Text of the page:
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W.Va. police probe how man received burns during arrest

October 26, 2006|by MATTHEW UMSTEAD

MARTINSBURG, W.VA. - West Virginia State Police and the Berkeley County Sheriff's Department are conducting internal investigations to determine how a Ranson, W.Va., man on Monday received burns while being arrested near Eastern Regional Jail, officials with the agencies said Wednesday.

The man, Steven C. Scott, was in good condition Wednesday at Johns Hopkins Bayview Medical Center, according to a hospital spokeswoman.

State Police 1st Sgt. L.M. Lambert and Sheriff W. Randy Smith confirmed that officers used a TASER and CAP-STUN, a brand of pepper spray, to detain Scott and that "an ignition occurred, causing burns to the suspect."

Smith and Lambert said their agency's officers caught up with Scott on W.Va. 9 near 84 Lumber just outside of Martinsburg after Ranson Police Department Sgt. B.E. Mason abandoned his pursuit near the line that separates Jefferson and Berkeley counties.

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Mason began pursuing Scott at 5:37 p.m. on W.Va. 9 after Ranson Police were notified that he allegedly failed to return a 2001 Lexus sport utility vehicle to Jefferson County Used Cars at 613 N. Mildred St., police said. The auto sales business allowed him to take the vehicle for a test drive several hours earlier, according to Ranson Police Chief William Roper.

Once the SUV was stopped along Grapevine Road near the jail, Smith and Lambert said the driver allegedly refused to exit the vehicle and resisted arrest, which prompted the use of force by the arresting officers.

Police said arrest warrants have been obtained, charging Scott with a number of counts, including unauthorized use of a vehicle, at least two counts of battery on a police officer and several traffic offenses.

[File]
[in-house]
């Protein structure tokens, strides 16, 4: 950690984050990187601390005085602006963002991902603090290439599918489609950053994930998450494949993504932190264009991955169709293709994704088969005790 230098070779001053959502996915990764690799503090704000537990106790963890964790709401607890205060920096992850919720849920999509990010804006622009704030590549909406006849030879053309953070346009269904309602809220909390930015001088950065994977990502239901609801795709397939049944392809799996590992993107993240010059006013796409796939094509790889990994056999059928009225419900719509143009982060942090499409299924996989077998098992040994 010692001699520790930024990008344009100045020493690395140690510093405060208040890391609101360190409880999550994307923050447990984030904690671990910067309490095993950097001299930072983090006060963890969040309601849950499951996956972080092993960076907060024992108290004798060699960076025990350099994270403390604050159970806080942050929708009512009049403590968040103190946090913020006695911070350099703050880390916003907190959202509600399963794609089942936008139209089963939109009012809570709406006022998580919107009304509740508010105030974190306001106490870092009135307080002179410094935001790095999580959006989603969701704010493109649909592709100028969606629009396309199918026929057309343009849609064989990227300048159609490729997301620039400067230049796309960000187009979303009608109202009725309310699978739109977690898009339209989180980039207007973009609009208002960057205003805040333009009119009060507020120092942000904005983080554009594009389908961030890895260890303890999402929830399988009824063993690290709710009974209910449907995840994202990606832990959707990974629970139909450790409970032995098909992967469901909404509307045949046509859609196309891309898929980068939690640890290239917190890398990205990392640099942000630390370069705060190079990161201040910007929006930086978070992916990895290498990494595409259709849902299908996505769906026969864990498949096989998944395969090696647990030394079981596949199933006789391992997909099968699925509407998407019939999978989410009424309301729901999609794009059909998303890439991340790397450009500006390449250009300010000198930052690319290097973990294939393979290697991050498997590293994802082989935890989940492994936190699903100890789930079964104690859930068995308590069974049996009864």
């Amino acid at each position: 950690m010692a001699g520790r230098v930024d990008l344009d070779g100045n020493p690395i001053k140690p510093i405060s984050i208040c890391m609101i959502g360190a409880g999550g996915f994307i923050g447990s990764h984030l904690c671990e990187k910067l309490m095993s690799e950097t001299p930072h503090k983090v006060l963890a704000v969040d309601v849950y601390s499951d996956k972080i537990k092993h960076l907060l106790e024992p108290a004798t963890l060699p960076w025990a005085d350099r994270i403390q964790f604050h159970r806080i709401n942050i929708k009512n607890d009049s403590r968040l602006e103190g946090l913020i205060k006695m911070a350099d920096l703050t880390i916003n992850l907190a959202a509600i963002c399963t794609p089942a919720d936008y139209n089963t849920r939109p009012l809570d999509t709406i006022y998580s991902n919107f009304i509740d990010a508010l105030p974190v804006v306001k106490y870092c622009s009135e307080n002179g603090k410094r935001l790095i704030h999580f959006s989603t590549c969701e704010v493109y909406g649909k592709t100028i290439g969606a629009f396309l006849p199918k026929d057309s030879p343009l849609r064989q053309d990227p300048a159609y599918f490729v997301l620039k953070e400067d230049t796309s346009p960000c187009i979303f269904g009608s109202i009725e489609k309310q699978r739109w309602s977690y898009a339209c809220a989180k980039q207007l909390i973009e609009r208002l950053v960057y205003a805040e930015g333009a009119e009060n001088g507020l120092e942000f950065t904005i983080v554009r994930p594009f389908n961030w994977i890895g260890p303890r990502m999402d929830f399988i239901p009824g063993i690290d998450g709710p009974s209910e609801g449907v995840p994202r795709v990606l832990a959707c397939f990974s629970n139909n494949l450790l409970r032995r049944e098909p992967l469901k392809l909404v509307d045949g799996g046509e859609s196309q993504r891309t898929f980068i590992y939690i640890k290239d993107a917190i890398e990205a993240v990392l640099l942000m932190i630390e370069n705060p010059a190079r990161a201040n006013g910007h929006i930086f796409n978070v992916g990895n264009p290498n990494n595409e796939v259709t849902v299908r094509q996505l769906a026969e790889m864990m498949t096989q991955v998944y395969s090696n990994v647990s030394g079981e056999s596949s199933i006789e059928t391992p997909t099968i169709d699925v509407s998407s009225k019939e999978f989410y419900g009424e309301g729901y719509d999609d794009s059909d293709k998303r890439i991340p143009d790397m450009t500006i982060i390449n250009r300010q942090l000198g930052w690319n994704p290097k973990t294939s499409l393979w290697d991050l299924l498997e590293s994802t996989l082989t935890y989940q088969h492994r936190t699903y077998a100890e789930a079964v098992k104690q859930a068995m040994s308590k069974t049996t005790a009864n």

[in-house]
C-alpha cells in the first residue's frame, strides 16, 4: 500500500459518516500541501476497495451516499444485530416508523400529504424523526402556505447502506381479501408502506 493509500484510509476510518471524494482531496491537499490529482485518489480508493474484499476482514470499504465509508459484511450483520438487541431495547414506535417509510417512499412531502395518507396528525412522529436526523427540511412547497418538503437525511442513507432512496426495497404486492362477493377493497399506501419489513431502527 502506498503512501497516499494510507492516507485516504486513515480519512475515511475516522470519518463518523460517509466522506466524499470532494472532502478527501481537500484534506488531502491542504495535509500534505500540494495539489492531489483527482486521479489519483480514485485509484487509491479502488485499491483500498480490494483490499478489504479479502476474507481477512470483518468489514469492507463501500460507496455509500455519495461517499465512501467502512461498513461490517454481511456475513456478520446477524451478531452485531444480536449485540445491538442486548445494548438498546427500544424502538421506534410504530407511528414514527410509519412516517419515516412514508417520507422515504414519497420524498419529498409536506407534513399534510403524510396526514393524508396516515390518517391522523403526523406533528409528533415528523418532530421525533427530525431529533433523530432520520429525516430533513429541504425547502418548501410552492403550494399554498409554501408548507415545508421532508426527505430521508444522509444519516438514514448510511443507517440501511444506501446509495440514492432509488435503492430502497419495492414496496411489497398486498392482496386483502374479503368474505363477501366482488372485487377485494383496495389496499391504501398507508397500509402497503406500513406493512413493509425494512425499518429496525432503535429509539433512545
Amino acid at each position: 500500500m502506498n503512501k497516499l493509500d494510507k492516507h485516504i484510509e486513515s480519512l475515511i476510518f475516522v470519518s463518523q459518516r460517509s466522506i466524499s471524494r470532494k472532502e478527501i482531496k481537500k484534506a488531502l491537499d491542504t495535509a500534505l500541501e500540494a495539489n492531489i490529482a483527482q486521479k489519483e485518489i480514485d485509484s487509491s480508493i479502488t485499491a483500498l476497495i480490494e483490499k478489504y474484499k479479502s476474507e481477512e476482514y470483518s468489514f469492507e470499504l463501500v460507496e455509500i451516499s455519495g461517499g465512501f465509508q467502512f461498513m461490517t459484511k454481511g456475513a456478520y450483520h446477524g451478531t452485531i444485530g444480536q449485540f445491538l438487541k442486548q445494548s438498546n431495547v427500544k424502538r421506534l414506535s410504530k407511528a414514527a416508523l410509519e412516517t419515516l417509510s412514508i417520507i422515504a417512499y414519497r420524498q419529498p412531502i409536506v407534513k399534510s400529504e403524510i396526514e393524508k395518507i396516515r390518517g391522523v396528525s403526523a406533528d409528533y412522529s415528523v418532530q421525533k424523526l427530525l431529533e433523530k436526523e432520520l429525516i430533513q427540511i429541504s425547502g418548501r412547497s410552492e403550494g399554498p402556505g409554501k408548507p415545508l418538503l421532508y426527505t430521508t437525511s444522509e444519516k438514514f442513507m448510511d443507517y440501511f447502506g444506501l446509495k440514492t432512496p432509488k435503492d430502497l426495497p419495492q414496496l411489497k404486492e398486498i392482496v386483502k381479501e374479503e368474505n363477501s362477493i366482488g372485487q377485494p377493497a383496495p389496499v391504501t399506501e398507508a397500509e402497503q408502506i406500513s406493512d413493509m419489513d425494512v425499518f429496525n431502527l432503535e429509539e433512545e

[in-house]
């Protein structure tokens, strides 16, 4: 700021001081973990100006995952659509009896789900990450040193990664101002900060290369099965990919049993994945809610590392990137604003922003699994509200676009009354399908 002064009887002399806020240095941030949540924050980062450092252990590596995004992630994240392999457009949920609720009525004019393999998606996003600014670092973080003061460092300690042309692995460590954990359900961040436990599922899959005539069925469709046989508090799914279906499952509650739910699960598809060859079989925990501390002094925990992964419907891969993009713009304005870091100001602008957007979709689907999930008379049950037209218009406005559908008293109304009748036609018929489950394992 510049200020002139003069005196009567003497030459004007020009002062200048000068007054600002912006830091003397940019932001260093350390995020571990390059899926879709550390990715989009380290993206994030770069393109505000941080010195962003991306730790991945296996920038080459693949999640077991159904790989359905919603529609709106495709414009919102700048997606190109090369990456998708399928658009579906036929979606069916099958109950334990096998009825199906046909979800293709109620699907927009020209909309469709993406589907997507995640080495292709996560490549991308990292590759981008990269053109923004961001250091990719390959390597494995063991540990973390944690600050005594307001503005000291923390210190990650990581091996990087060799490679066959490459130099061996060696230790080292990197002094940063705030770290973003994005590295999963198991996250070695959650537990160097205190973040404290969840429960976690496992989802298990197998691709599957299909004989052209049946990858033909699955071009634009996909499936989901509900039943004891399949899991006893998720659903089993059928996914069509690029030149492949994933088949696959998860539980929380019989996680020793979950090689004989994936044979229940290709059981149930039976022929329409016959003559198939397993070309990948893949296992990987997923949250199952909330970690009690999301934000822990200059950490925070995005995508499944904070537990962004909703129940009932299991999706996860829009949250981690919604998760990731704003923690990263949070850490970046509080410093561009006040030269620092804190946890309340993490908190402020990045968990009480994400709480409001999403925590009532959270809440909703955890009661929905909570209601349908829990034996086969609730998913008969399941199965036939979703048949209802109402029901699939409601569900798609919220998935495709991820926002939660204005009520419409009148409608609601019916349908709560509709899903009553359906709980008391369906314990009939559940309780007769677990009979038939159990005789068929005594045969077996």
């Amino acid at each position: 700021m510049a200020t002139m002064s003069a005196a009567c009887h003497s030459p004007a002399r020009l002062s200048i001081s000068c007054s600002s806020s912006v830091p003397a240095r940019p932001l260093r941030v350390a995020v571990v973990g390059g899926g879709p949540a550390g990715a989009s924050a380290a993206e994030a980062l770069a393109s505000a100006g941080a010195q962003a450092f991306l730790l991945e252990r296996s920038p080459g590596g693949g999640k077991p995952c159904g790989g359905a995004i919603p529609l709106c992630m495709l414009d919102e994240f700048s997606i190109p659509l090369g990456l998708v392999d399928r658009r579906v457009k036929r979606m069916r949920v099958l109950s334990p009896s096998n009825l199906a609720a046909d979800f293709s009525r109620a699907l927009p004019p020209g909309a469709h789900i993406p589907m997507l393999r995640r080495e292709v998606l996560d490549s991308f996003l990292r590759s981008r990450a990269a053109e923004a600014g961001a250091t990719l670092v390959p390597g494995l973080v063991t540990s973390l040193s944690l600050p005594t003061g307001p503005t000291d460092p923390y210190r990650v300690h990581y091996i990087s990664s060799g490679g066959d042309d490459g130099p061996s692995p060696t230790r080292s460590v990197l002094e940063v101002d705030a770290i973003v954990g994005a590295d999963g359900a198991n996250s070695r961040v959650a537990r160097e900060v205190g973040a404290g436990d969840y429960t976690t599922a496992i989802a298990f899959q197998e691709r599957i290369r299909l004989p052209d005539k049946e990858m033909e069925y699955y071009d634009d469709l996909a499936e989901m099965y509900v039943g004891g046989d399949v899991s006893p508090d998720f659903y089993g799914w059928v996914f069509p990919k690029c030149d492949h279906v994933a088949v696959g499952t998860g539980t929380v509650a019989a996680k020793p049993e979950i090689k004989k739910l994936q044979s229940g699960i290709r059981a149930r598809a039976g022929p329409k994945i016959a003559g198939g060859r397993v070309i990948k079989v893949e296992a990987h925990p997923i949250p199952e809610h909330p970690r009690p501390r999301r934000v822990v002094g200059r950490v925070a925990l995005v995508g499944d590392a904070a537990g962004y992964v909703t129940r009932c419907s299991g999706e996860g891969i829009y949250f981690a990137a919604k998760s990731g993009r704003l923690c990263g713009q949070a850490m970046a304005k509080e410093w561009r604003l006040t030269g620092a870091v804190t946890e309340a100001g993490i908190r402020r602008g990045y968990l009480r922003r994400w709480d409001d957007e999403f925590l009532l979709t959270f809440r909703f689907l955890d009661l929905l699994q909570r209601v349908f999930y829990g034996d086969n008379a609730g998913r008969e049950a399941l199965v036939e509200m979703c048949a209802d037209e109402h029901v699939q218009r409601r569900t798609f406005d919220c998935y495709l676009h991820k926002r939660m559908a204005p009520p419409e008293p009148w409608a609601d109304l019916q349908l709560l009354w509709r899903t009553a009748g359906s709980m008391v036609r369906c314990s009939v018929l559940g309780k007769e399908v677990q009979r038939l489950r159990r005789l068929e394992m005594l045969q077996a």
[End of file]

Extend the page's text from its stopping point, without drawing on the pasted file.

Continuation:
"If there's discrepancies (between each agency's investigation) we're going to have to iron them out," said Lambert, the agency's supervising officer for the three-county region.

Lambert said she did not have all the details about how Scott was arrested and expected to obtain statements from 16 or 17 witnesses, including members of the Eastern Panhandle Drug and Violent Crimes Task Force, who were at the jail when the arrest was made.

They were dropping off a prisoner "on the other side of the fence" and were unable to assist, Lambert said.

She said video footage recorded by cameras in police vehicles also will be reviewed.

"There's no doubt that it's a bad situation," Lambert said.

The Associated Press reported that on Aug. 10, 2005, pepper spray and a TASER used simultaneously by two Kenosha, Wis., police officers to arrest a 28-year-old man caused a "flash fire" and burned the man.

The man received minor burns to his head and torso from the fire. A lieutenant with the Kenosha Police Department said at the time that department policy was violated when both weapons were used simultaneously.

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